The payment is calculated by using a set interest rate over your life expectancy or the life expectancy of you and your beneficiary using the allowable method you select. The interest rate must not be greater than 5% or 120% or the federal mid-term rate for one of the two months prior to you taking the first payment. In other words, if the payment is to start in June of 2023, we could use 120% of the monthly mid-term rate for April or May of 2023.
Example: If you’re 50 years old and select the Single Life Table, you’d have an expected distribution period of 36.2 years. You have an account balance of $500,000. The rate would be no more than the greater of 5% or 120% of the two previous monthly mid-term rates (4.88% for April and 4.21% for May 2023), so the highest rate you could use is 5% in this case. You’d have a distribution amount of $30,156 using the interest rate of 5%.
If you wanted to withdraw a lower amount, you could select a lower interest rate. For instance, using a 4% interest rate would be an annual withdrawal amount of $26,377. You have some flexibility.
The benefit to the fixed amortization method is you’ll never need to recalculate your SoSEPP again unless you later change or modify your withdrawals. The downfall is you might not want to take the higher amount versus the required minimum distribution method (using our example).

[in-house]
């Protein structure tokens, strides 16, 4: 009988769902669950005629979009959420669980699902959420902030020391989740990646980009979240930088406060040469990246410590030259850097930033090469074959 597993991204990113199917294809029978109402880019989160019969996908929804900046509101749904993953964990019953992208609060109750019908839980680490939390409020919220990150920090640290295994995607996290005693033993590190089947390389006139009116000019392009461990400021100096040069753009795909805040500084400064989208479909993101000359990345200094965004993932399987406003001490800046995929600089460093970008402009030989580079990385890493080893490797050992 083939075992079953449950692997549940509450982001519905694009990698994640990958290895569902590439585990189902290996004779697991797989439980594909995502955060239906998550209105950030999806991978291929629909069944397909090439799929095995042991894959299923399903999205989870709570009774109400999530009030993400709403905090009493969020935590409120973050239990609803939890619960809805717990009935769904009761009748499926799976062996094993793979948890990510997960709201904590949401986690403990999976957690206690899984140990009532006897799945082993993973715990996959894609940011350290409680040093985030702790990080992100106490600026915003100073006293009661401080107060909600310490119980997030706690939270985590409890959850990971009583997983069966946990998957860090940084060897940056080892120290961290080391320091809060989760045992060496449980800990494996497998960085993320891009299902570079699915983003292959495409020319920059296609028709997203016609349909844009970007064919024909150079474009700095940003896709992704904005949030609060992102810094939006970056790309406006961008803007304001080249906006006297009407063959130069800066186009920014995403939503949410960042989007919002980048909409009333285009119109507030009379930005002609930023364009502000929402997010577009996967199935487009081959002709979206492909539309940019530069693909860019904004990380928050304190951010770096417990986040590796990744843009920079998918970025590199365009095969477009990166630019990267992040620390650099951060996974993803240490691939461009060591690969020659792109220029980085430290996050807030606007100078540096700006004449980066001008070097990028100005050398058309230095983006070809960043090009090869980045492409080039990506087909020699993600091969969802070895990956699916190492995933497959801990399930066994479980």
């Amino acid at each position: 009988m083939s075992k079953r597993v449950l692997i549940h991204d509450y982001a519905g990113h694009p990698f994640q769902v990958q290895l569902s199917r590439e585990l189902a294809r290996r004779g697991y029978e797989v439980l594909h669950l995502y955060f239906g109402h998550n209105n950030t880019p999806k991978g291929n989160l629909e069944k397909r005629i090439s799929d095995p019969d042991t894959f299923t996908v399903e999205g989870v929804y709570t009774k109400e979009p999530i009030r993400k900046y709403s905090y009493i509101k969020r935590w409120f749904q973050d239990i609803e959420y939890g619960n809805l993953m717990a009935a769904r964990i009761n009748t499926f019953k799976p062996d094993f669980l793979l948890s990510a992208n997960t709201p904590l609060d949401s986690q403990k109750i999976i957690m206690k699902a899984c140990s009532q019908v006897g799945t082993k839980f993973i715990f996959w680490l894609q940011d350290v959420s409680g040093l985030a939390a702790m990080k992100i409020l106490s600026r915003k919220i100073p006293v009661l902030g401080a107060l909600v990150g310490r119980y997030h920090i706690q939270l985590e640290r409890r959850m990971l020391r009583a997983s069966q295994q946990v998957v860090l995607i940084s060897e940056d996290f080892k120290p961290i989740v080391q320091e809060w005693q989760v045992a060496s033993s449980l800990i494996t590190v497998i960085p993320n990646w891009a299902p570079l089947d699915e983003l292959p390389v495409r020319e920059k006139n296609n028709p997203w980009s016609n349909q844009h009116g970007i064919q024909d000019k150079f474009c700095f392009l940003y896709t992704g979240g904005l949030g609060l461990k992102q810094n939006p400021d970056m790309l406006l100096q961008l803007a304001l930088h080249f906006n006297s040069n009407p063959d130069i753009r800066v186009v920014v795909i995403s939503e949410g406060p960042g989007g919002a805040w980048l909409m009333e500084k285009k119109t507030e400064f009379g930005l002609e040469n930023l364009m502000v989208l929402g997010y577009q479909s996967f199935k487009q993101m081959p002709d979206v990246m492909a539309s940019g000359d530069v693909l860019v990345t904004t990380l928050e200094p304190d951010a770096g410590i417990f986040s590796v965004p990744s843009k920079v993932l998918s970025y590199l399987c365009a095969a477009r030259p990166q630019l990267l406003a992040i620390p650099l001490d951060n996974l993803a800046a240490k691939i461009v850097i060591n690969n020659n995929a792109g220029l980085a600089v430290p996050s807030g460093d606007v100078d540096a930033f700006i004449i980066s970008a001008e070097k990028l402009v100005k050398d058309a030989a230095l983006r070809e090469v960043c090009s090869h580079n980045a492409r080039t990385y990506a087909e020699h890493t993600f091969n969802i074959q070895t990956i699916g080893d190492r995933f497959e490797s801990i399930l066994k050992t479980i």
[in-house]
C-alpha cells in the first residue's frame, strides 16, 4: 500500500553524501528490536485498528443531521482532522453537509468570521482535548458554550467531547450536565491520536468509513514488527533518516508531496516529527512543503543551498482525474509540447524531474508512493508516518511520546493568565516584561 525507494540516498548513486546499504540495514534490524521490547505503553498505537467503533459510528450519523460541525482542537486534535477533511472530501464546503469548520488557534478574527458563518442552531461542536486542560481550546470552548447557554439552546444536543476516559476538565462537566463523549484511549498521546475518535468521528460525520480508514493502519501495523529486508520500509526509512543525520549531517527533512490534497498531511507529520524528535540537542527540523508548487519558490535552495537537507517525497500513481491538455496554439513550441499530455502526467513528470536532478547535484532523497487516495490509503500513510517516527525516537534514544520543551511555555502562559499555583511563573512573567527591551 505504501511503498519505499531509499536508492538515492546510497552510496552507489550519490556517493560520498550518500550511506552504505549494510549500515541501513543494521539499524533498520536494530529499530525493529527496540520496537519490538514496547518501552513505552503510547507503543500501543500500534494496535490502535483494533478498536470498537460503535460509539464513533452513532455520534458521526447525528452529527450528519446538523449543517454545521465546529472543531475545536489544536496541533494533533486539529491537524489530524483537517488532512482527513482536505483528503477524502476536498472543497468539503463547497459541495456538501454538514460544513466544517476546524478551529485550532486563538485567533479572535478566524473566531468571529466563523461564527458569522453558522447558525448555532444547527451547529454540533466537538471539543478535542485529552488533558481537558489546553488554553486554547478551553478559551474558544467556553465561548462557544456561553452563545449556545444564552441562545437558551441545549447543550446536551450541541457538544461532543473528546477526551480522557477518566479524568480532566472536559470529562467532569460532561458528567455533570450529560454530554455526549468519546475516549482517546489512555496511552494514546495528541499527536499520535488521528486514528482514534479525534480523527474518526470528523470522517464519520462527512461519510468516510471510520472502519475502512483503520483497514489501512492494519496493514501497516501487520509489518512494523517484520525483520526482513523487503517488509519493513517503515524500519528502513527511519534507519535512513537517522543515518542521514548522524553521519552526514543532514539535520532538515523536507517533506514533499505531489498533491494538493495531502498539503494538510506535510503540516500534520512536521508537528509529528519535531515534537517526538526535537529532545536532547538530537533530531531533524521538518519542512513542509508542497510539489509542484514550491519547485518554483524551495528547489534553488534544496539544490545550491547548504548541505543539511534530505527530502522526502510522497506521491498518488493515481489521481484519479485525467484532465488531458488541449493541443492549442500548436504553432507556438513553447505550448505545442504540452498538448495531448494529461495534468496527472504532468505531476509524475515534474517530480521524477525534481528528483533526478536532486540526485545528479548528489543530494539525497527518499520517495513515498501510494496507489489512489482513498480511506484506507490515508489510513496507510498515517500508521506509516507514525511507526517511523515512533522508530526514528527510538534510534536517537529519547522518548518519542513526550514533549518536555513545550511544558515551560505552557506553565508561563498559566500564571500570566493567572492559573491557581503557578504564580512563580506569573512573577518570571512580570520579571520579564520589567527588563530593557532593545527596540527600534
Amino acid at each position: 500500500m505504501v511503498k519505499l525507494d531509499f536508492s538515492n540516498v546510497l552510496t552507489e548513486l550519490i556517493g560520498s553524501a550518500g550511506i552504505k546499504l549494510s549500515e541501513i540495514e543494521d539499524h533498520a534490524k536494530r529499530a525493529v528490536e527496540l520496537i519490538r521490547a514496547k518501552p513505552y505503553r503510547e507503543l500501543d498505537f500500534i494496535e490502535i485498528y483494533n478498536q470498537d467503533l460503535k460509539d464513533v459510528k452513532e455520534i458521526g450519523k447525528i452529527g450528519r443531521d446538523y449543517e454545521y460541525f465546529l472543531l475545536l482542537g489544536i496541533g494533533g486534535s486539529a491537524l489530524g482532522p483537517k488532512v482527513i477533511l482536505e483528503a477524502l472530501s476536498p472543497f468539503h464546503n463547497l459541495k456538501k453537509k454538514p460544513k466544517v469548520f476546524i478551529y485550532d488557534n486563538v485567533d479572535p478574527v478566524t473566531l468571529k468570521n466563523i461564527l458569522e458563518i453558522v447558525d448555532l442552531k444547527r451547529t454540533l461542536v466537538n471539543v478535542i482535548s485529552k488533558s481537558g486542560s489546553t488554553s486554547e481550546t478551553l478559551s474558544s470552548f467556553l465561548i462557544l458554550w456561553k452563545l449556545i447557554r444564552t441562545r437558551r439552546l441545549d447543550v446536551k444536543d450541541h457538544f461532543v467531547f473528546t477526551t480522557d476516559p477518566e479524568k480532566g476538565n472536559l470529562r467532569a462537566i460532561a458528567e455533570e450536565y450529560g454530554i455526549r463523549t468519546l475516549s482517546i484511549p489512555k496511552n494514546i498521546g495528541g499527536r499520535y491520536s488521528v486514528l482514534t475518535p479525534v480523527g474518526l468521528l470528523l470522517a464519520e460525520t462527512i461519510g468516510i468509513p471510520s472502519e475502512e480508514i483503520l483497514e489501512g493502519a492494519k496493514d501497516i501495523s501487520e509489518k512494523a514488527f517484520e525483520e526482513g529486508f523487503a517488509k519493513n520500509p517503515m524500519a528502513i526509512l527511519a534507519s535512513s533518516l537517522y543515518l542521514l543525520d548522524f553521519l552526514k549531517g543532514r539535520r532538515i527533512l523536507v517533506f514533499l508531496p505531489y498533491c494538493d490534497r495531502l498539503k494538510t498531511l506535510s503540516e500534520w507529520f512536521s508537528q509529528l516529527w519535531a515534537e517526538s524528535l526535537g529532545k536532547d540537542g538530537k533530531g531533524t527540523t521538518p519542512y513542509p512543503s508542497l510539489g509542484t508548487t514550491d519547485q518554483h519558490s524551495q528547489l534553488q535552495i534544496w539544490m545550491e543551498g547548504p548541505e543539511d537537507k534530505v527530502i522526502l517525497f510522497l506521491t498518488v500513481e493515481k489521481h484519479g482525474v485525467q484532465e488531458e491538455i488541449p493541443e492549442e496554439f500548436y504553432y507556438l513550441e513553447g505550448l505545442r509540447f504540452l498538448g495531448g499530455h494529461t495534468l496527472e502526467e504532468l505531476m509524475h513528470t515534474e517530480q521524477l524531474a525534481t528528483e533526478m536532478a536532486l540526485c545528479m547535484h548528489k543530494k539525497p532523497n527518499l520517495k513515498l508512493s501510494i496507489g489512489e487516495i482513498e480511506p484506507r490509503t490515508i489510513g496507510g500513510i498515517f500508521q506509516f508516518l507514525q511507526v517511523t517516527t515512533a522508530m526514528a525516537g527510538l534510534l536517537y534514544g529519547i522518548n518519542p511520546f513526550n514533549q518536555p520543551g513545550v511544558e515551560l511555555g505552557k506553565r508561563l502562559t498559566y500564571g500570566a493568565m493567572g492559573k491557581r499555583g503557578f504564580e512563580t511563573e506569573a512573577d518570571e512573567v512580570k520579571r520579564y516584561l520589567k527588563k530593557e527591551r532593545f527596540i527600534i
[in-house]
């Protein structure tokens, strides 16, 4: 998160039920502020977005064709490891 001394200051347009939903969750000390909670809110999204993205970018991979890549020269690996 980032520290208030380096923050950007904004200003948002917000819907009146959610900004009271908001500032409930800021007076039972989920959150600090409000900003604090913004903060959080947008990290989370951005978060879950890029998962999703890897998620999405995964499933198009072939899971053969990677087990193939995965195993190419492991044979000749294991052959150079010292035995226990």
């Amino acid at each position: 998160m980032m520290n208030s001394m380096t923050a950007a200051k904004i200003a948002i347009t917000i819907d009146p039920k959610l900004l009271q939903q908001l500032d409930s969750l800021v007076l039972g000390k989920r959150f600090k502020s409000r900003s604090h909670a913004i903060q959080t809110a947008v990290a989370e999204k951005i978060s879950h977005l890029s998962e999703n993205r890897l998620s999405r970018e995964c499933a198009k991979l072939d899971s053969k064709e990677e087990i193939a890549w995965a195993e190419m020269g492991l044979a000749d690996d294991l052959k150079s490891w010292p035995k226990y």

The Fixed Annuitization Method
The fixed annuitization method also results in equal annual payments. However, this calculation is more complicated. We’re not going to bore you with all the “maths” for this. However, the amount of the payments is found by using an annuity factor based on the account holder’s life expectancy or their life expectancy and their beneficiary’s age.
When to Use Rule 72t
Taking advantage of Rule 72t distributions allows you to create income from your retirement account early. Whether you’ve been forced to retire early or choose to retire early, this may be a good strategy.
If you’re part of the financial independence retire early (FIRE) crowd, you’ve probably been thinking and planning around using a 72t distribution strategy for a little bit. It’s also possible you’ve just heard about it, but never really looked into the mechanics of how it would work.
The biggest thing to consider is how much income you’ll actually need once you choose a date to retire. It may be necessary to split your account up and/or transfer some of your balance to a different account. This can get complicated quickly, so be sure to keep track of all your balances and do a lot of double-checking.